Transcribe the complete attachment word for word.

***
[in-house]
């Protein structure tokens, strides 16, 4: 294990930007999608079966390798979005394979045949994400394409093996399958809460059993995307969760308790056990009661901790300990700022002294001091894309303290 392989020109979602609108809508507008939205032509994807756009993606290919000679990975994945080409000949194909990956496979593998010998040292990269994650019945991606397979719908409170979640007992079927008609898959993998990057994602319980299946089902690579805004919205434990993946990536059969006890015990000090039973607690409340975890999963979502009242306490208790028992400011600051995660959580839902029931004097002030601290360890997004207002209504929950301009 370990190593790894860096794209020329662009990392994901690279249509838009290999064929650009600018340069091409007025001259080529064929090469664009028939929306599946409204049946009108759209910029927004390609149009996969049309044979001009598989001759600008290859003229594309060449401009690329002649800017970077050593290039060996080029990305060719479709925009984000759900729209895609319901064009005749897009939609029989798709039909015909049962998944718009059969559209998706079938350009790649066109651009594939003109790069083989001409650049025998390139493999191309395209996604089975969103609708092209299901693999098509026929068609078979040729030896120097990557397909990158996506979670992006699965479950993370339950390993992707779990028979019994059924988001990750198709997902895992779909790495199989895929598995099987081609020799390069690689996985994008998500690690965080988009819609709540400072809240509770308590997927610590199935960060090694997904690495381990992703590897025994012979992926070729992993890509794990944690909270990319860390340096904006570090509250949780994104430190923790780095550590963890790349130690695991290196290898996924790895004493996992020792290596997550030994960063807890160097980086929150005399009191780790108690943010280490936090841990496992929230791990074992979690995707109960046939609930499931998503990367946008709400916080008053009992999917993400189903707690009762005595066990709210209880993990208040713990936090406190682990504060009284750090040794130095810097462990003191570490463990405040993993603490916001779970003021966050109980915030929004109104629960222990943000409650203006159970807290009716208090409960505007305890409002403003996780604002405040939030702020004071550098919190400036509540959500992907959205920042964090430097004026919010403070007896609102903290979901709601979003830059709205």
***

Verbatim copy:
[in-house]
């Protein structure tokens, strides 16, 4: 294990930007999608079966390798979005394979045949994400394409093996399958809460059993995307969760308790056990009661901790300990700022002294001091894309303290 392989020109979602609108809508507008939205032509994807756009993606290919000679990975994945080409000949194909990956496979593998010998040292990269994650019945991606397979719908409170979640007992079927008609898959993998990057994602319980299946089902690579805004919205434990993946990536059969006890015990000090039973607690409340975890999963979502009242306490208790028992400011600051995660959580839902029931004097002030601290360890997004207002209504929950301009 370990190593790894860096794209020329662009990392994901690279249509838009290999064929650009600018340069091409007025001259080529064929090469664009028939929306599946409204049946009108759209910029927004390609149009996969049309044979001009598989001759600008290859003229594309060449401009690329002649800017970077050593290039060996080029990305060719479709925009984000759900729209895609319901064009005749897009939609029989798709039909015909049962998944718009059969559209998706079938350009790649066109651009594939003109790069083989001409650049025998390139493999191309395209996604089975969103609708092209299901693999098509026929068609078979040729030896120097990557397909990158996506979670992006699965479950993370339950390993992707779990028979019994059924988001990750198709997902895992779909790495199989895929598995099987081609020799390069690689996985994008998500690690965080988009819609709540400072809240509770308590997927610590199935960060090694997904690495381990992703590897025994012979992926070729992993890509794990944690909270990319860390340096904006570090509250949780994104430190923790780095550590963890790349130690695991290196290898996924790895004493996992020792290596997550030994960063807890160097980086929150005399009191780790108690943010280490936090841990496992929230791990074992979690995707109960046939609930499931998503990367946008709400916080008053009992999917993400189903707690009762005595066990709210209880993990208040713990936090406190682990504060009284750090040794130095810097462990003191570490463990405040993993603490916001779970003021966050109980915030929004109104629960222990943000409650203006159970807290009716208090409960505007305890409002403003996780604002405040939030702020004071550098919190400036509540959500992907959205920042964090430097004026919010403070007896609102903290979901709601979003830059709205």